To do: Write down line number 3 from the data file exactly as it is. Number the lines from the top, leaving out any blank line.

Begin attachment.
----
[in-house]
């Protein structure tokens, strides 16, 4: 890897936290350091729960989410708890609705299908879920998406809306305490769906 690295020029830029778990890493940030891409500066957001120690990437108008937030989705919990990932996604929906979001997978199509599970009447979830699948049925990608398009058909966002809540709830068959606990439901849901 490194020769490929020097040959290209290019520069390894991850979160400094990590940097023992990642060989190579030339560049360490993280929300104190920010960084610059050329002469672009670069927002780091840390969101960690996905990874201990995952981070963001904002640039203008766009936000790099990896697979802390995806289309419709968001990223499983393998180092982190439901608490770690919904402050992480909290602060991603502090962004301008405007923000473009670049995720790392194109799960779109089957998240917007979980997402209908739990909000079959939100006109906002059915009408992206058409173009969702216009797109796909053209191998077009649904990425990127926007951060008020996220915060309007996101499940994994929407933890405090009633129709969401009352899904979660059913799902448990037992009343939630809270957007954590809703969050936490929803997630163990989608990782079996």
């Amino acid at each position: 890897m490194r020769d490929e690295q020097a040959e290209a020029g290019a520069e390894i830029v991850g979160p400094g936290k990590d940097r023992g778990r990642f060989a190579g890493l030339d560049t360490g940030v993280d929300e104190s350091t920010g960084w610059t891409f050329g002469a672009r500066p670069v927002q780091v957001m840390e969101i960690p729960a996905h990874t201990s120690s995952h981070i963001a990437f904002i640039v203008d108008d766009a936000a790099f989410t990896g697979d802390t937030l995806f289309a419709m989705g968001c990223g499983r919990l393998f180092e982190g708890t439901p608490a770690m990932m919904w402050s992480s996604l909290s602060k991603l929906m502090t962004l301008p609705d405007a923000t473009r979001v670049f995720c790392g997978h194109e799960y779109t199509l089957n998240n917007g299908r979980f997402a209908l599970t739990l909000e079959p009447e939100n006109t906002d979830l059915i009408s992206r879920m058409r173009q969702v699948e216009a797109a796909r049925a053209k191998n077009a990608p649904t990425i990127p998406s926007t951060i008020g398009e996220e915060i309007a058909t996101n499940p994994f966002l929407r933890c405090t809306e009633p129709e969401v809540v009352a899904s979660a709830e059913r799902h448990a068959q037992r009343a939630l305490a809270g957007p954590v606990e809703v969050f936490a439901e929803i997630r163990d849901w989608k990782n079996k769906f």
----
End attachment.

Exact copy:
């Amino acid at each position: 890897m490194r020769d490929e690295q020097a040959e290209a020029g290019a520069e390894i830029v991850g979160p400094g936290k990590d940097r023992g778990r990642f060989a190579g890493l030339d560049t360490g940030v993280d929300e104190s350091t920010g960084w610059t891409f050329g002469a672009r500066p670069v927002q780091v957001m840390e969101i960690p729960a996905h990874t201990s120690s995952h981070i963001a990437f904002i640039v203008d108008d766009a936000a790099f989410t990896g697979d802390t937030l995806f289309a419709m989705g968001c990223g499983r919990l393998f180092e982190g708890t439901p608490a770690m990932m919904w402050s992480s996604l909290s602060k991603l929906m502090t962004l301008p609705d405007a923000t473009r979001v670049f995720c790392g997978h194109e799960y779109t199509l089957n998240n917007g299908r979980f997402a209908l599970t739990l909000e079959p009447e939100n006109t906002d979830l059915i009408s992206r879920m058409r173009q969702v699948e216009a797109a796909r049925a053209k191998n077009a990608p649904t990425i990127p998406s926007t951060i008020g398009e996220e915060i309007a058909t996101n499940p994994f966002l929407r933890c405090t809306e009633p129709e969401v809540v009352a899904s979660a709830e059913r799902h448990a068959q037992r009343a939630l305490a809270g957007p954590v606990e809703v969050f936490a439901e929803i997630r163990d849901w989608k990782n079996k769906f």